Female patients may receive a more delayed diagnosis of myasthenia gravis (MG) and other neurologic disorders than males, according to a poster presented at the National Organization for Rare Disorders 2022 Rare Diseases and Orphan Products Breakthrough Summit.

This descriptive study included data from 3104 patients that received a diagnosis of a neurologic disease considered rare, such as MG, amyotrophic lateral sclerosis (ALS), or progressive supranuclear palsy (PSP).

Male patients accounted for 57% of the cohort. The mean age was 62.4 years for male patients and 58.3 years for female patients. MG was the most common diagnosis, with 1234 patients who suffered from it, followed by ALS and PSP present in 978 and 892 participants, respectively.

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Importantly, women experienced an 11.7-month delay in the diagnosis after the beginning of symptoms, on average, while men waited over 1 month less (10.3 months). The researchers observed this pattern among all 3 disease entities.

“A delay at diagnosis can affect the emotional and physical welfare of these patients, and cause significant economic and clinical burden on the healthcare system,” the authors wrote.

Across the entire cohort, 5%, 32%, and 63% were identified as having severe, moderate, and mild disease, respectively. Among the patients who had a severe disease presentation at the moment of the diagnosis, the majority (55%) were female patients.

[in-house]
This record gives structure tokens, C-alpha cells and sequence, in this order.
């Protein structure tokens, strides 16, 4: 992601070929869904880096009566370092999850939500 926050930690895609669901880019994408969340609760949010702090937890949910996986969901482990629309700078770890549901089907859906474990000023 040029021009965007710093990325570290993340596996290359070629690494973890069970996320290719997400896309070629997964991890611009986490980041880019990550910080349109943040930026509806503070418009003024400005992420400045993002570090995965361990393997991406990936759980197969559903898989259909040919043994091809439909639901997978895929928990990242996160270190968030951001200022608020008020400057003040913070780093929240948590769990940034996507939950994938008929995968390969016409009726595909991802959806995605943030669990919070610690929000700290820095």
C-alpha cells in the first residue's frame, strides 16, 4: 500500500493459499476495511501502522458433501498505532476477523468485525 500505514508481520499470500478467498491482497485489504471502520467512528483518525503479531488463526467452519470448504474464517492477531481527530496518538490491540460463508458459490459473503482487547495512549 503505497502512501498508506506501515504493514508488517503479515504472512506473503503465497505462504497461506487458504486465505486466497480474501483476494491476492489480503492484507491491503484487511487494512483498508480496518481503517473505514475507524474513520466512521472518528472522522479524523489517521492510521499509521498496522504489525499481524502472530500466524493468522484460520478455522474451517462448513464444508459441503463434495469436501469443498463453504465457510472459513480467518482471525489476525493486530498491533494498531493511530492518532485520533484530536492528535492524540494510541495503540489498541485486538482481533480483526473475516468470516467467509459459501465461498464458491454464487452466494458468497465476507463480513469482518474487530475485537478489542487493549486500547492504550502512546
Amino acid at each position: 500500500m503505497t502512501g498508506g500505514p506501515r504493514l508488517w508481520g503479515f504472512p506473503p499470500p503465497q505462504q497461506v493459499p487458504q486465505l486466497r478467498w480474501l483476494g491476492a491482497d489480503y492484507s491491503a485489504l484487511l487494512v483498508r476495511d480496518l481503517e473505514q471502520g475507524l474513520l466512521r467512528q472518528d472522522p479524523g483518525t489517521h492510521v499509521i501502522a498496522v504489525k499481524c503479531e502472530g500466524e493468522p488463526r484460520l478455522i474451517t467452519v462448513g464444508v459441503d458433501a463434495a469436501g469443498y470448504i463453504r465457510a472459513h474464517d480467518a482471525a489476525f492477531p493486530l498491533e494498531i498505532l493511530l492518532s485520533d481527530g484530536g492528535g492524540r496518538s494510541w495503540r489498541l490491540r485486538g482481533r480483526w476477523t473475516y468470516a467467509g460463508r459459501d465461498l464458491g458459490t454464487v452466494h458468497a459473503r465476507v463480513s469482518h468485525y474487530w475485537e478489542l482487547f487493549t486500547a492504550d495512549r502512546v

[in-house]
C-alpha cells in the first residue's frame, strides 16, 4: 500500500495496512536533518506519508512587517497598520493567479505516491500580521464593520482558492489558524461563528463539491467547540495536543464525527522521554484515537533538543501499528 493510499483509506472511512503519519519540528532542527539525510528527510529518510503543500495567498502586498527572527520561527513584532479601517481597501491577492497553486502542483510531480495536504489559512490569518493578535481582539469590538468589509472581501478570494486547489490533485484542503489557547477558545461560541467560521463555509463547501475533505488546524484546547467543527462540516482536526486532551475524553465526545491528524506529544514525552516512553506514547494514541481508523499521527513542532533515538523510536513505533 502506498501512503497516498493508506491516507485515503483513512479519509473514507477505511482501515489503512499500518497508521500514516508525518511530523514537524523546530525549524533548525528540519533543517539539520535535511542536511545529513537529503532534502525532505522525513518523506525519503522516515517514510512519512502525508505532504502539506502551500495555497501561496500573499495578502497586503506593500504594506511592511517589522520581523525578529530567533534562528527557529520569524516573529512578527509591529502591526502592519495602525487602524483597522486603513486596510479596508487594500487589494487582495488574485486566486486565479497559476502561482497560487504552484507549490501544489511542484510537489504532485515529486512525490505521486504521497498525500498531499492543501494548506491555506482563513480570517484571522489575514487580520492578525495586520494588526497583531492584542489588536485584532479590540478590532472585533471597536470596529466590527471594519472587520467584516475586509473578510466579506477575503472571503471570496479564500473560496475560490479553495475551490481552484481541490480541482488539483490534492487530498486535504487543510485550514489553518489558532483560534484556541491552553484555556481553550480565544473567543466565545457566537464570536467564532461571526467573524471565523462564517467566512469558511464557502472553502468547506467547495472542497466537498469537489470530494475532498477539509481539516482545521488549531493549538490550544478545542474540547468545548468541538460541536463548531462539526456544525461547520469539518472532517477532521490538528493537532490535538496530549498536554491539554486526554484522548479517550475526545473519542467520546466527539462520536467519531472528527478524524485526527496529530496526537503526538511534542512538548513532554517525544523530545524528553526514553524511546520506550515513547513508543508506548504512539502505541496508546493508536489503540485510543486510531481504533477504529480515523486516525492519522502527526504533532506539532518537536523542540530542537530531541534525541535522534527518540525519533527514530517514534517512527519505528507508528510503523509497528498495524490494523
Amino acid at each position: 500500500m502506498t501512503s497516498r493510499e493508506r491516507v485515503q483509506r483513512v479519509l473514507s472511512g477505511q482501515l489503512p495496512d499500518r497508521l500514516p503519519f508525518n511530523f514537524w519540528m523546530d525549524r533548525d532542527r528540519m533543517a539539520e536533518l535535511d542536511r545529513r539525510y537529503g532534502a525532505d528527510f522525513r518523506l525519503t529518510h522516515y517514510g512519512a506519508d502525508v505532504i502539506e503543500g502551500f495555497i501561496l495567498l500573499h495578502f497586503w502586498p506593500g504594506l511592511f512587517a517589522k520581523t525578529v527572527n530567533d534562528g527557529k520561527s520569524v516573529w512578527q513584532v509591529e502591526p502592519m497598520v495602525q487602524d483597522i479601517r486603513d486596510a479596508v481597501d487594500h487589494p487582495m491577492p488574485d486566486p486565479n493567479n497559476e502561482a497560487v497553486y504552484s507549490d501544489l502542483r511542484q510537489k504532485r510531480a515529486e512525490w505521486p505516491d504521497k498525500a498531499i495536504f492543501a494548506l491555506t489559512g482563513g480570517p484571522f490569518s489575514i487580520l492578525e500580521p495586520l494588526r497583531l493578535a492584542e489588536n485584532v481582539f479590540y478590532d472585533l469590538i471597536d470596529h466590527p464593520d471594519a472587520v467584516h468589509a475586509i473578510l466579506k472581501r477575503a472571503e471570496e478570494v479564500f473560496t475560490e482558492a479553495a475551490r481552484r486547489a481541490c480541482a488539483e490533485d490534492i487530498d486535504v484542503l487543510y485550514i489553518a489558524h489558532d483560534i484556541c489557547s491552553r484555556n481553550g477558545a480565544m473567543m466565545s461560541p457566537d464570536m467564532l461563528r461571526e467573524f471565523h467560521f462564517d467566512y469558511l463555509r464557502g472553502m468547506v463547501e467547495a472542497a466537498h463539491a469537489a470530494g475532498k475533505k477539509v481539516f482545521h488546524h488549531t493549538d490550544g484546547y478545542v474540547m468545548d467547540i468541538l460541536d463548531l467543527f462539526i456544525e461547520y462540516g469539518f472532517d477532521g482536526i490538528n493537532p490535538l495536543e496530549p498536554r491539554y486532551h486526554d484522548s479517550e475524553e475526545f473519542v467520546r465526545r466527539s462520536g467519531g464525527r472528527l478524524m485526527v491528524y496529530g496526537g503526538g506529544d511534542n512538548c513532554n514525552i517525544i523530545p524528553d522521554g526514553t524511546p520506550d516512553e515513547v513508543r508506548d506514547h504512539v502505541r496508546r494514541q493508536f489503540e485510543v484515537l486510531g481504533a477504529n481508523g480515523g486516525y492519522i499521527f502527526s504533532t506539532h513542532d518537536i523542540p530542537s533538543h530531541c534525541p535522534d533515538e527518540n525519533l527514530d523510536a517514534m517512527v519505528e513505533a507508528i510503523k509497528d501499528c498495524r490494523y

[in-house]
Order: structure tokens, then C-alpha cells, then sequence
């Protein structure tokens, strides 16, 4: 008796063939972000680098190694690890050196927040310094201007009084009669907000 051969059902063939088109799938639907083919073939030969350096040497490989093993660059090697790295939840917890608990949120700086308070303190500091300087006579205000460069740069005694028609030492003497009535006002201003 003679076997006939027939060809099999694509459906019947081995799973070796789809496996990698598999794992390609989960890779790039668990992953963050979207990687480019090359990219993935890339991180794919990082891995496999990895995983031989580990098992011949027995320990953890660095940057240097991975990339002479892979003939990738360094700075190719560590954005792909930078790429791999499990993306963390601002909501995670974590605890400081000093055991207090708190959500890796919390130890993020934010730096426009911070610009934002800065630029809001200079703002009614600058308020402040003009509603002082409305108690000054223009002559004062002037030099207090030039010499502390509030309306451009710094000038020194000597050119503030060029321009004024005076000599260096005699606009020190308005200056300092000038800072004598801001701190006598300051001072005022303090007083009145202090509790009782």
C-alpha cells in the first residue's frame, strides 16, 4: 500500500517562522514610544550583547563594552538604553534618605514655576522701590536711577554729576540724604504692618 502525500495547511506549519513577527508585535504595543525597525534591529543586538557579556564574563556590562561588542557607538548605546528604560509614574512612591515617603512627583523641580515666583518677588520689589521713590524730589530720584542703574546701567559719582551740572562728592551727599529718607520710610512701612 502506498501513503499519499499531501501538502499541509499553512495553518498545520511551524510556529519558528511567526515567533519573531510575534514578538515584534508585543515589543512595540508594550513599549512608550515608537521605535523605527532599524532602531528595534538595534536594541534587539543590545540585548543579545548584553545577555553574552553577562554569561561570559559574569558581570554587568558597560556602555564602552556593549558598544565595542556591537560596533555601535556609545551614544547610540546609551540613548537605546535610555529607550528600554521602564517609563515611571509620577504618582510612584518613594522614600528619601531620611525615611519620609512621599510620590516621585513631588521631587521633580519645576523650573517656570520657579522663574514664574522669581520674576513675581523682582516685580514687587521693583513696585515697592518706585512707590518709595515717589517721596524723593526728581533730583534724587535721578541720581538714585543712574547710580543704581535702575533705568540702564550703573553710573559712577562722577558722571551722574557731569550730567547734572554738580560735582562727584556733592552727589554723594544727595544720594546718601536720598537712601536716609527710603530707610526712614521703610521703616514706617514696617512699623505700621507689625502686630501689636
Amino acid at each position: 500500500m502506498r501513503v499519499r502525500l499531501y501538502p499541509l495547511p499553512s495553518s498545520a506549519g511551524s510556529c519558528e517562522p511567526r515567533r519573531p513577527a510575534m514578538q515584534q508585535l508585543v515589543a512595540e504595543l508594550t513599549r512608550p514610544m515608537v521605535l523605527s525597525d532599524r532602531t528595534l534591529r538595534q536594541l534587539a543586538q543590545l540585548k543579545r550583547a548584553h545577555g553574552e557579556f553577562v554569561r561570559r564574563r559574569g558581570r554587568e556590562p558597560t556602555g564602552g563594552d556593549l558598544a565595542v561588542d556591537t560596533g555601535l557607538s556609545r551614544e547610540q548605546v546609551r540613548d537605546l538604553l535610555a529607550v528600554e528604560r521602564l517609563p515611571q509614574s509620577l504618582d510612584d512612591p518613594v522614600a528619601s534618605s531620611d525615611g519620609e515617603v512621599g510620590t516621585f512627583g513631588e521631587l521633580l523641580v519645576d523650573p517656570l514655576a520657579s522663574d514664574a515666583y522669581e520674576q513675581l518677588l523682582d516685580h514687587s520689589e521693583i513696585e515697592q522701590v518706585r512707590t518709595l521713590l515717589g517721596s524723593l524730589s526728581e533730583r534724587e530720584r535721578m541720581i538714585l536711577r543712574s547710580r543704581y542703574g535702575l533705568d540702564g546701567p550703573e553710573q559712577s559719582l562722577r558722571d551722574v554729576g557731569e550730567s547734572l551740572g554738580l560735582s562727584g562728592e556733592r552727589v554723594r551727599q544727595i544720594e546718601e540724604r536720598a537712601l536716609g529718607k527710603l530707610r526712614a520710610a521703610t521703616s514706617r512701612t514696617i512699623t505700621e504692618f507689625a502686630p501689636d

More specifically, 59% of PSP patients who had severe disease at the time of diagnosis were female, and this was the case for 63% of women receiving a MG diagnosis.

Although ALS was the only entity in which male patients had a higher rate of severe disease diagnosis, proportionally, there are still more women in the severe subgroup compared to the moderate and mild categories.

Sex distribution was overall similar in all 3 diseases. Women were only barely predominant among the MG group, with 620 vs 614 male patients. Conversely, men accounted for 63% and 61% of the individuals with ALS and PSP, respectively.

“Further research is required to understand the reasons for differences in disease severity and delayed diagnosis between male and female patients with ALS, MG, and PSP,” the authors wrote.

Reference

Libby S, Mellor J, Taylor Y, Simons A, Gibson G. Physician reported disease severity and diagnostic delays in patients with rare neurological diseases: differences by sex from a real-world survey across Europe and the United States of America. Poster presented at: National Organization for Rare Disorders 2022 Rare Diseases and Orphan Products Breakthrough Summit; October 16-18, 2022; Washington, DC.